The Mule Packer bike is the simplest method of building your own low-cost demountable travel bike using only common hand tools! You assemble it from half-frames cut from two 1980’s mountain bikes with different diameter steel tubing. You cut the front and rear halves so they overlap to create two sleeve joints–at the seat post and the down tube. (See photos below.) The result is a rugged frame with a rock-solid connection suitable for unsupported travel on the world’s toughest routes, but easily and quickly taken apart for truck, bus or train rides–the best of both worlds!
Mule Packer Essential Features
- Built from two first-generation steel mountain bike frames
- One is 1.125 “oversize” tubing, the other is 1.25″ “oversize-plus” tubing.
- Both connections are sleeves, the simplest, strongest joint possible.
- Tools: a tape measure, bevel gauge, caliper, hack saw and a file.
- 100% “failsafe” design that is ridable even without the clamps tightened.
- Demounted, it measures 25″ x 26″ x 10″ < 62″ limit for airline luggage.
NEWS: the prototype Mule Packer (photo above) flew from the USA to Chile in January, 2016 at no charge on United Airlines and took its first long-distance ride on the Carreterra Austral. We covered 500 kms of jarring dirt roads, and another 1000 kms on asphalt. I even broke it down for a few bus rides with no problems. So the Mule Packer is truly tested and ready to go again–anywhere in the world.
How Thinking “Inside the Box” Created a 26″ Wheel Travel-Bike I was aware that a frame could be professionally hand-built, cut in half, and fitted with the well-known and expensive S & S couplings. But I challenged myself to find a simpler, cheaper and better way to achieve this without welding, brazing or machining. I began by experimenting on several junkers, cutting them up into “half-frames” with a hack saw in the basement of Bikes & Beyond in Astoria. (They were destined for the scrap heap anyway.)
After examining the results, I reckoned the best solution was to combine two 1980’s- type mountain bike frames, one frame from 1.125 “standard oversize” tubing and the other half from 1.25″ “oversize-plus” tubing that would sleeve at the down tube.
They would be joined at the top by retaining the original brazed seat clamps, or using removable seat clamps. The seat post forms a rock-solid connection between the two seat tubes. The upper clamp is easily adjusted to the same width as the lower clamp.
Note: This is not as easy as it sounds! Finding a perfect mate may take time because the seat tube angle usually increases with the frame size. But some different makes and models overlap. The alternative is to have a capable welder re-set the seat clamp on the top tube to the correct angle. The minimum features to ensure a good quality result are the following:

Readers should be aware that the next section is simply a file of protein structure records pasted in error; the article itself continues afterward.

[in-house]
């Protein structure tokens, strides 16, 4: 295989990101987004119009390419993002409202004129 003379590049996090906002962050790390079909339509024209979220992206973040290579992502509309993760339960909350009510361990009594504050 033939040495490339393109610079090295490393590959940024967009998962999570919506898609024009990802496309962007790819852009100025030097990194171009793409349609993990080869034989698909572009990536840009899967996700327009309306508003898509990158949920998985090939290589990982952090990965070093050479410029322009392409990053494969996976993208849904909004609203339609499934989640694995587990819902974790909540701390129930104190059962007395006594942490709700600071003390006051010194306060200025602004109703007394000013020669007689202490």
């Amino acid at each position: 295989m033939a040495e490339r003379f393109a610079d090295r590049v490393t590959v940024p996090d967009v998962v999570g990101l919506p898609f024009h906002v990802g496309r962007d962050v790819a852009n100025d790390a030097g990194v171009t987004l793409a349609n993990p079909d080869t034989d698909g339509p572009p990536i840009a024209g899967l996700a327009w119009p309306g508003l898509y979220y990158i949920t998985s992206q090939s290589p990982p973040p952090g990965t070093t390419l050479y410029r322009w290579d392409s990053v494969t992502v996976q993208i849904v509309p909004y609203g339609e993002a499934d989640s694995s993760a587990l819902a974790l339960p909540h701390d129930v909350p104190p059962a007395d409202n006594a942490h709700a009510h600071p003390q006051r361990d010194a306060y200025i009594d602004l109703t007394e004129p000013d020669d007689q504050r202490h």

- chromo steel
- 3″+ difference in frame size
- close to identical seat tube angles.
- full braze-ons and gear hanger
- circular down tube only–oval won’t work!
Mule Packer Travel Bike: D.I.Y. for Low Cost and High Strength
I started off with a Specialized rear half in 1.125″ tubing, so my search continued for a matching front half in 1.25″ tubing. I finally found a Giant frame at the Community Cycling Center in Portland where they held a weekly scrap bin sale. Note that you can also have the bigger tubing at the rear, making the rear frame the outer part of the sleeve. And don’t worry about the brands–all these frames were built to last!
I had assumed I would need a shim to make a tight fit on the sleeve joint between the two down tubes, but they slid together with a precision fit, like a piston into a cylinder head, as if they were meant to “telescope.” (Left)
The diameter of the top seat clamp was easily reduced to fit the smaller seatpost (from the narrower rear half frame) and it slid smoothly through to unite both halves. I cleaned up the cuts with a file, sanded and painted the rusty back half. I was pleased to find how solid the coupled frame felt, and built it up with standard “retro”1980’s parts in the summer of 2014.
I made many test-rides on the trails around Astoria, and on the west hills of Portland, including some rough descents, and couldn’t feel any difference at all from a normal frame. I was absolutely confident that the joints were as strong as a conventional frame and would hold up under long-term hard use. I also proved this is a 100 % “fail-safe” design–ridable even if the clamp bolts loosen or fall out completely!
In 2015, to improve the “packability,” I swapped the old-style alloy crankset for a modern two-piece style that doesn’t require a crank puller. This greatly simplified the packing order, which I perfected using a cut-down cardboard bike box. However, I still had to build a rigid bike box to protect the wheels from damage while being thrown around by the airline. So I actually spent more time building the box from thin plywood than the frame! Then I salvaged a telescoping handle and wheels from a worn-out rolling suitcase, strapped it to the box, and rolled it around the block. I weighed it and found I could add a few items and still come in under 50 lbs/24 kilos. Now I was finally ready for my next adventure.